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Tesla vs. Toyota Is the New Hot Battle in Cars

Snitz's take: The battle between EVs and Hybrids involves the following key issues: how green, how affordable, how easy/cheap to operate, and how battery tech is evolving.


Tesla has made purchasing an EV similar in price to a Hybrid. BTW, not only has the cost of an EV dropped but so has the premium to convert from all gas to Hybrid. Unfortunately for EVs, they require massive amounts of Lithium and precious metals to build, which creates large pollution (EV cars don't break even from a carbon perspective for 4-6 years). Also, there is insufficient Lithium available for widespread adoption over current levels.


As for which car is best? If you are a driver who has no need to go for long drives, Teslas are easy to own and require minimal upkeep. On the other hand, plug-in hybrids are getting better and provide similar cost-free driving (for the demands of the average driver @ 40 miles or less per day) and fairly easy yearly maintenance. They eliminate "range anxiety" for folks who do long-distance driving.


I think both products will thrive. Tesla's competition won't come from the Big Three or Legagy EU EVs, but rather from Chinese startups like BYD that offer affordable alternatives. Toyota's best competition in the space comes from its Asian competitors.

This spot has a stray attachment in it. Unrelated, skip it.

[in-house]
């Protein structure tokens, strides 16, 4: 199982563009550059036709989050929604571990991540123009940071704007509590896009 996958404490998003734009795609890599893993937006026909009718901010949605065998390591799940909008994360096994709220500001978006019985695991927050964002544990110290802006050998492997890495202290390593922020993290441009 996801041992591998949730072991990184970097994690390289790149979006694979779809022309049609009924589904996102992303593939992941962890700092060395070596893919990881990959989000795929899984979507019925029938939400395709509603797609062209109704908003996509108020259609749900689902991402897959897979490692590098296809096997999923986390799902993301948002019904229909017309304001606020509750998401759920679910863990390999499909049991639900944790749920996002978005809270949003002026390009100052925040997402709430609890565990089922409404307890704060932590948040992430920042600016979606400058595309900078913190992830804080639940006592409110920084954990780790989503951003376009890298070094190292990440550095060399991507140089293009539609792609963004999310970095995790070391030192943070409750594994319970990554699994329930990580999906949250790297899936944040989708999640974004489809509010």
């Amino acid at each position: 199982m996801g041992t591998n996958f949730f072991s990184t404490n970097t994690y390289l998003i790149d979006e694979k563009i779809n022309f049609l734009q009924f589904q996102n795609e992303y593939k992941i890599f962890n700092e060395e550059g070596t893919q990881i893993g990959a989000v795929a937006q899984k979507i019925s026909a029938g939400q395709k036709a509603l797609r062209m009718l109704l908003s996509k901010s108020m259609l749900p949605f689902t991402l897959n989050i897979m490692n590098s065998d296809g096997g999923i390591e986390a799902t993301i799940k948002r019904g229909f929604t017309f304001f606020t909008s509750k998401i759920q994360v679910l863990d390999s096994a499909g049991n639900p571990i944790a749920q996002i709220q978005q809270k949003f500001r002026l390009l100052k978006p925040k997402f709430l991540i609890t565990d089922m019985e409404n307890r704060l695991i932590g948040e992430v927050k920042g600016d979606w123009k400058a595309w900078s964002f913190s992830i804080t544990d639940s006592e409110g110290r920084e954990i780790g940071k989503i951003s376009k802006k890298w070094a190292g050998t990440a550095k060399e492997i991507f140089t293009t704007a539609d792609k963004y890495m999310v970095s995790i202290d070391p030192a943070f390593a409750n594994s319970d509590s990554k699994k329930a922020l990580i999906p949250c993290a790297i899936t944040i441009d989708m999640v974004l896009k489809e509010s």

The future. Battery tech isn't expected to change in the short run (2-3 years) but could further out. Sodium and other tech could produce batteries with long ranges, using readily available materials and providing longer operating ranges. That would tip the scales towards EV.




Tesla vs. Toyota Is the New Hot Battle in Cars

Elon Musk’s all-electric ambition faces renewed embrace of hybrids


By Tim Higgins, WSJ

Nov. 25, 2023 5:30 am ET


A year ago, the debate between EVs and hybrids looked settled. Now, Elon Musk’s vision for an electric-vehicle future is being challenged anew by Toyota TM 2.21%increase; green up pointing triangle and its re-energized hybrid plans.


Musk, Tesla’s TSLA 0.53%increase; green up pointing triangle chief executive, wants to make the world electric, targeting annual vehicle deliveries that would overtake Toyota to become the bestselling automaker before 2030. And while that goal is far off, he’s had some success—in the U.S., Tesla’s small lineup has already overtaken some of Toyota’s bestsellers.


A slowdown in EV sales growth in the U.S., however, is testing Musk’s gamble. At the same time, hybrid vehicles have seen a surge in buyers this year, in part because of the success of new offerings by Toyota and its luxury brand Lexus.


“The buzz of electrification in the industry has somewhat mainstreamed hybrids,” David Christ, the head of the Toyota brand in North America, said during an interview. “It’s really had an awakening.”